The TMF works in parallel with the GSA’s Centers of Excellence program, another IT modernization initiative. The CoE program makes experts available to agencies that hope to invest in new technology but might not have the in-house proficiency to implement it.

Although agencies can participate in both the CoE and the TMF, they don’t necessarily use both programs on the same project. Both initiatives aim to solve the same problem, though: a lack of resources to devote to major modernization efforts.

For example, HUD was waiting for one of the outside contractors to meet a deadline for its project and asked for help from the GSA via the CoE, which stepped in to nudge the process. “They knew we were on a critical path for one of our projects,” Cooke says. “I can’t buy that kind of support.”

Together, the programs represent a two-pronged approach. The TMF provides money to pay for those efforts, and the CoE provides workers who have the technical know-how to get them going.

“You can see how these two things would work together,” says Alboum. “They’re separate things, but there’s a relationship around them.”

VIDEO: See how the General Services Administration helps agencies modernize their technology. 

Agencies Save on Costs Over Time via Upgrades 

The Department of Labor — which, with HUD and USDA, takes part in both CoE and TMF — recently became the sixth agency to join the CoE, focusing on a project to modernize its acquisition processes using artificial intelligence. 

At the same time, with TMF funding, the agency is also working on an electronic certification process for some types of work visas, which now require paper applications mailed to and sent back by prospective employers.

“Electronic labor certifications will be issued out of the Department of Labor and go to the employer like a boarding pass,” CIO Gundeep Ahluwalia said in an interview with Federal News Network.


The number of lines of unused code removed from one HUD program

Source: U.S. Department of Housing and Urban Development

These old legacy systems are expensive to maintain — thus, the cost savings once they’re replaced — but the updates require such significant investment that agencies cannot pull the full expenditure from their annual budgets.

One lesson that HUD has learned from the process is to embrace, rather than resist, the oversight that the TMF requires, Cooke says. Agencies receive TMF money in increments and must meet certain benchmarks before the next round of funds is released.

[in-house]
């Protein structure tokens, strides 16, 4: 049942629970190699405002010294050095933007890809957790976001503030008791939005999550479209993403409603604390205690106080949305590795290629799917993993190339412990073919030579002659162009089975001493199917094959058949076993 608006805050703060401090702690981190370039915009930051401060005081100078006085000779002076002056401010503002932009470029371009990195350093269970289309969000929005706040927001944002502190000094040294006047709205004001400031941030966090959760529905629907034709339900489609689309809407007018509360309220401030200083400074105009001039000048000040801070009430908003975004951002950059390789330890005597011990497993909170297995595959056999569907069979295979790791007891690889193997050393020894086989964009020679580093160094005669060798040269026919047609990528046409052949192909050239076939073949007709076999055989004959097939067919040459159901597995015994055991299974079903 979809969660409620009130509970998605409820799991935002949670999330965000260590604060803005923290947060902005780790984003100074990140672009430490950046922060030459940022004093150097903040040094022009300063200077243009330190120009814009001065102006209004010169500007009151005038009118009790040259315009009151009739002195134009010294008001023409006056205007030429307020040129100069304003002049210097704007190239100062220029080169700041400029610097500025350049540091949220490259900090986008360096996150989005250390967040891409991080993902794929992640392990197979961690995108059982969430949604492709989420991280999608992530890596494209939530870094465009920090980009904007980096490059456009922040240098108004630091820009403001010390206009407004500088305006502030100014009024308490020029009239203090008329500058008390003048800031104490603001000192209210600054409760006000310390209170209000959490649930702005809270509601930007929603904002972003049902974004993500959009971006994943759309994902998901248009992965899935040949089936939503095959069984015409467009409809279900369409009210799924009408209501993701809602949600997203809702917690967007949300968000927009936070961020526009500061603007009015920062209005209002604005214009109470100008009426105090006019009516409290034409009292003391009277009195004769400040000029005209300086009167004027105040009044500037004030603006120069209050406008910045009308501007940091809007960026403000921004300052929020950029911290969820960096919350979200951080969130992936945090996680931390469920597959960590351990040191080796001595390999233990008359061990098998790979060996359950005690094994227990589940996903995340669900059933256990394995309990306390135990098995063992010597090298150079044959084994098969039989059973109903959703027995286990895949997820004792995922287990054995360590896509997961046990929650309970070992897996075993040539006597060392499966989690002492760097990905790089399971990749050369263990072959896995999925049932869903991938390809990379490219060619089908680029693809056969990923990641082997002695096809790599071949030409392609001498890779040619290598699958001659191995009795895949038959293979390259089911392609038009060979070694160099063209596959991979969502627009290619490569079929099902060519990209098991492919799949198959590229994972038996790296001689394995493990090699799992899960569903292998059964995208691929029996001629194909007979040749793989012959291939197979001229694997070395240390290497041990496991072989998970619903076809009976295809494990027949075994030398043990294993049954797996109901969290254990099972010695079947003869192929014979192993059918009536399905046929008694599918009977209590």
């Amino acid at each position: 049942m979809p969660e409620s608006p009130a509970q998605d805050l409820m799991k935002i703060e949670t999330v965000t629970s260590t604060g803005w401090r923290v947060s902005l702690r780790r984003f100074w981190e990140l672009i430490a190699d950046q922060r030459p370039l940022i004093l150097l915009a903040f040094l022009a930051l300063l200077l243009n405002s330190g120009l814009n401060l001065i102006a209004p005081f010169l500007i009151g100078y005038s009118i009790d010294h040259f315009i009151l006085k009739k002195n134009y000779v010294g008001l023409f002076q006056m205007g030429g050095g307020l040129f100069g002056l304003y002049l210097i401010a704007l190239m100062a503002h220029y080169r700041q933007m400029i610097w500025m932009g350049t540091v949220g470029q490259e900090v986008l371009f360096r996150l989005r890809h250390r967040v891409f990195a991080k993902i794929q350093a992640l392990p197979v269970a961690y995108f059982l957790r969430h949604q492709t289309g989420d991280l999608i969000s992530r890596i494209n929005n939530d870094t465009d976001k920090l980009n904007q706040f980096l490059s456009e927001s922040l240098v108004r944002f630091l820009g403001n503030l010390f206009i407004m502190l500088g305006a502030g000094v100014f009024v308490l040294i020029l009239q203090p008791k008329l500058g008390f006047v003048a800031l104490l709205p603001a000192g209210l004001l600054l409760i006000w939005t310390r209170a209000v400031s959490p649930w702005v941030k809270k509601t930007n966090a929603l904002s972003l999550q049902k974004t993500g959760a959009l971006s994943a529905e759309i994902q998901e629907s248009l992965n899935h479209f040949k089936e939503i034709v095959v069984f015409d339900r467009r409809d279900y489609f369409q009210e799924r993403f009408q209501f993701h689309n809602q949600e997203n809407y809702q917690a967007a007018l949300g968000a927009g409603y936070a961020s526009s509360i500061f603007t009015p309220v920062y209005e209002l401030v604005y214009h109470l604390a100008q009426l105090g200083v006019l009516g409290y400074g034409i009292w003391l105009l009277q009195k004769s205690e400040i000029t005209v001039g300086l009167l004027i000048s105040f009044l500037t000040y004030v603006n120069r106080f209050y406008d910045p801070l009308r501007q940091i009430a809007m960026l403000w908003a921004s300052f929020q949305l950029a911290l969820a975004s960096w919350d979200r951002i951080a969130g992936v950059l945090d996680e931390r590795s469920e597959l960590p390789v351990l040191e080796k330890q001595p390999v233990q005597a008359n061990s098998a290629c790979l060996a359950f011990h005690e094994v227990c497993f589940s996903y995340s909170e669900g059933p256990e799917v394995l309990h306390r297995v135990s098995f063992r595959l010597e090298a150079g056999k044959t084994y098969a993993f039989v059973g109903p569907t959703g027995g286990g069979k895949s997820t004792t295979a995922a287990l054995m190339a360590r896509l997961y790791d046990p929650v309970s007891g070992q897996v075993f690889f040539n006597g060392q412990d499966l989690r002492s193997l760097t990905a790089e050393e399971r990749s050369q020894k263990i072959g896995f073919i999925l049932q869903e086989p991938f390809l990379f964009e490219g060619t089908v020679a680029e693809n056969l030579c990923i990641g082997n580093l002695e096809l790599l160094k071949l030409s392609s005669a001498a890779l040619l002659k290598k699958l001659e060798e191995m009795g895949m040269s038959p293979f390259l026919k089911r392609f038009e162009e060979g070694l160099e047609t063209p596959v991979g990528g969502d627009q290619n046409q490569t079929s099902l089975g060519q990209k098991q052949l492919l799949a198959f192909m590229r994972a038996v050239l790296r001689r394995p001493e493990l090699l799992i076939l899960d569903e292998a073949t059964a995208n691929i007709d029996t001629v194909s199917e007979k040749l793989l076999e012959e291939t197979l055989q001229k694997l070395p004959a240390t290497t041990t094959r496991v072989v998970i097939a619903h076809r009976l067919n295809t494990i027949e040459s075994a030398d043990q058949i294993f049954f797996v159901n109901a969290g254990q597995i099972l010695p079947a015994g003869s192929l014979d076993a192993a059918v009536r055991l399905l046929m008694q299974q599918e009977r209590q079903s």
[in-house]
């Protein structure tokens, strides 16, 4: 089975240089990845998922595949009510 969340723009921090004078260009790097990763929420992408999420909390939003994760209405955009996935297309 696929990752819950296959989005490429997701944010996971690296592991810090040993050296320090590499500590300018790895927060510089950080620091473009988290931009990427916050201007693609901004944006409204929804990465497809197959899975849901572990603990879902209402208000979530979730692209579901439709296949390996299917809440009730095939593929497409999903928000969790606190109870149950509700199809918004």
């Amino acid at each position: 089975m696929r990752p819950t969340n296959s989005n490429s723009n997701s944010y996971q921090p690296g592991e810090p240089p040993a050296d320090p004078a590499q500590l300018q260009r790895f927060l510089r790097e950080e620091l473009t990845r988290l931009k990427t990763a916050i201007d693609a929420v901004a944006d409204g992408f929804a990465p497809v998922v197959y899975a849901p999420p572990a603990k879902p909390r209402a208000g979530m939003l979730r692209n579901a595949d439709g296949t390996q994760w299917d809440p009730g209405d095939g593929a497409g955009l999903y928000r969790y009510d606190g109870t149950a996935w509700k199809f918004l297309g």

That actually helps HUD stay organized and break the project up into manageable pieces, “which makes it seem not as daunting,” Cooke says.

The agency remains on track to complete the project by the end of March 2021, Cheeseman says.

HUD is documenting its TMF experience in a playbook that other agencies might use to convert their own legacy and COBOL-language systems to the cloud. The agency’s experts are working with their counterparts at Customs and Border Protection and the Fish and Wildlife Service.

For HUD, the benefits of migrating legacy systems from the UNISYS mainframe to a cloud-based platform goes beyond cost and operational savings. 

A cloud-based operation makes the agency more nimble. It can update its systems more easily, tweak programs to incorporate new policies and apply new technologies, says HUD CTO Jill Janecek.

“We can be more agile — we can respond to the business needs quicker,” she says, adding that modern technology is much easier to use.

The improved experience for the end user is the ultimate benefit of the TMF, Alboum says. 

“It’s not just modernization,” he says; the money lays the foundation for the agencies to engage more effectively with the citizens that interact with them. “It’s driving toward 21st century government. It’s driving toward a digital strategy and serving customers the way they want to be served.”

CmSgt. Don Sutherland, U.S. Air Force/Wikimedia Commons